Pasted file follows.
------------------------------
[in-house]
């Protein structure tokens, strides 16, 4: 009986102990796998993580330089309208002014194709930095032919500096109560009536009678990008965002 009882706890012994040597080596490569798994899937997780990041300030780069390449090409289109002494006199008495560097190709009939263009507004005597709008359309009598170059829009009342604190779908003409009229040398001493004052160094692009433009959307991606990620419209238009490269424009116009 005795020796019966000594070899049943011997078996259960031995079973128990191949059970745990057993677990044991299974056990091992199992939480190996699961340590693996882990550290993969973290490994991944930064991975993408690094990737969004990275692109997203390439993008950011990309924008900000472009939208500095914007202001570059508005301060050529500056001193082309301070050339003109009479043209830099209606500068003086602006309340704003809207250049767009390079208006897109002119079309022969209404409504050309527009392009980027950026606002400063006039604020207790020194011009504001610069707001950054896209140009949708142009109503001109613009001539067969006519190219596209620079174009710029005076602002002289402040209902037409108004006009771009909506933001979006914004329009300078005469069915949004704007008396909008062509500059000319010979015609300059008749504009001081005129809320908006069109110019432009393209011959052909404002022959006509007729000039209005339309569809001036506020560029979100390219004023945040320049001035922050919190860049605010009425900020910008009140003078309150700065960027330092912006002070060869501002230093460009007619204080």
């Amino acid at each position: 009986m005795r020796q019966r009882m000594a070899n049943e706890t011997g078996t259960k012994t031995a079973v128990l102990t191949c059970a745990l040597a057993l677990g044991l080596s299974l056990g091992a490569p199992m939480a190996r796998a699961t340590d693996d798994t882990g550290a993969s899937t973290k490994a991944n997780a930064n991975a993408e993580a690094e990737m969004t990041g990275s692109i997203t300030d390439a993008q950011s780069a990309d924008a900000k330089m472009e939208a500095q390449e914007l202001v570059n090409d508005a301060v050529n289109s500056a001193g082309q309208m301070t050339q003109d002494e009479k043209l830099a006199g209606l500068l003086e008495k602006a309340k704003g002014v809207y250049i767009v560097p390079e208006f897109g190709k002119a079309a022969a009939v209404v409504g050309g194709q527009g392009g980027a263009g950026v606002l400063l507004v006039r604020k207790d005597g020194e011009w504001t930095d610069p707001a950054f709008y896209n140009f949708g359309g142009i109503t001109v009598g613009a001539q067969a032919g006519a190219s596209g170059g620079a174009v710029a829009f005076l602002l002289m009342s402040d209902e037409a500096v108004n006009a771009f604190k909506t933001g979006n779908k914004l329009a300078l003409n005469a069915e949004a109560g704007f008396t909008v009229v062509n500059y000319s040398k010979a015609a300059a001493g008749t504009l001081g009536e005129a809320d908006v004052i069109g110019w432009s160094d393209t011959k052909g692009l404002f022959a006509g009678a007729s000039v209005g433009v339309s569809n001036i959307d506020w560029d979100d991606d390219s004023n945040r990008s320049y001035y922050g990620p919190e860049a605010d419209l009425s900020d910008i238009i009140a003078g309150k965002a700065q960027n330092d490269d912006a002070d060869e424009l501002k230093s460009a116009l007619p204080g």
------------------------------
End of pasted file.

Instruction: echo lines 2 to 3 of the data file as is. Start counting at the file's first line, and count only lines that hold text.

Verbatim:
């Protein structure tokens, strides 16, 4: 009986102990796998993580330089309208002014194709930095032919500096109560009536009678990008965002 009882706890012994040597080596490569798994899937997780990041300030780069390449090409289109002494006199008495560097190709009939263009507004005597709008359309009598170059829009009342604190779908003409009229040398001493004052160094692009433009959307991606990620419209238009490269424009116009 005795020796019966000594070899049943011997078996259960031995079973128990191949059970745990057993677990044991299974056990091992199992939480190996699961340590693996882990550290993969973290490994991944930064991975993408690094990737969004990275692109997203390439993008950011990309924008900000472009939208500095914007202001570059508005301060050529500056001193082309301070050339003109009479043209830099209606500068003086602006309340704003809207250049767009390079208006897109002119079309022969209404409504050309527009392009980027950026606002400063006039604020207790020194011009504001610069707001950054896209140009949708142009109503001109613009001539067969006519190219596209620079174009710029005076602002002289402040209902037409108004006009771009909506933001979006914004329009300078005469069915949004704007008396909008062509500059000319010979015609300059008749504009001081005129809320908006069109110019432009393209011959052909404002022959006509007729000039209005339309569809001036506020560029979100390219004023945040320049001035922050919190860049605010009425900020910008009140003078309150700065960027330092912006002070060869501002230093460009007619204080």
């Amino acid at each position: 009986m005795r020796q019966r009882m000594a070899n049943e706890t011997g078996t259960k012994t031995a079973v128990l102990t191949c059970a745990l040597a057993l677990g044991l080596s299974l056990g091992a490569p199992m939480a190996r796998a699961t340590d693996d798994t882990g550290a993969s899937t973290k490994a991944n997780a930064n991975a993408e993580a690094e990737m969004t990041g990275s692109i997203t300030d390439a993008q950011s780069a990309d924008a900000k330089m472009e939208a500095q390449e914007l202001v570059n090409d508005a301060v050529n289109s500056a001193g082309q309208m301070t050339q003109d002494e009479k043209l830099a006199g209606l500068l003086e008495k602006a309340k704003g002014v809207y250049i767009v560097p390079e208006f897109g190709k002119a079309a022969a009939v209404v409504g050309g194709q527009g392009g980027a263009g950026v606002l400063l507004v006039r604020k207790d005597g020194e011009w504001t930095d610069p707001a950054f709008y896209n140009f949708g359309g142009i109503t001109v009598g613009a001539q067969a032919g006519a190219s596209g170059g620079a174009v710029a829009f005076l602002l002289m009342s402040d209902e037409a500096v108004n006009a771009f604190k909506t933001g979006n779908k914004l329009a300078l003409n005469a069915e949004a109560g704007f008396t909008v009229v062509n500059y000319s040398k010979a015609a300059a001493g008749t504009l001081g009536e005129a809320d908006v004052i069109g110019w432009s160094d393209t011959k052909g692009l404002f022959a006509g009678a007729s000039v209005g433009v339309s569809n001036i959307d506020w560029d979100d991606d390219s004023n945040r990008s320049y001035y922050g990620p919190e860049a605010d419209l009425s900020d910008i238009i009140a003078g309150k965002a700065q960027n330092d490269d912006a002070d060869e424009l501002k230093s460009a116009l007619p204080g």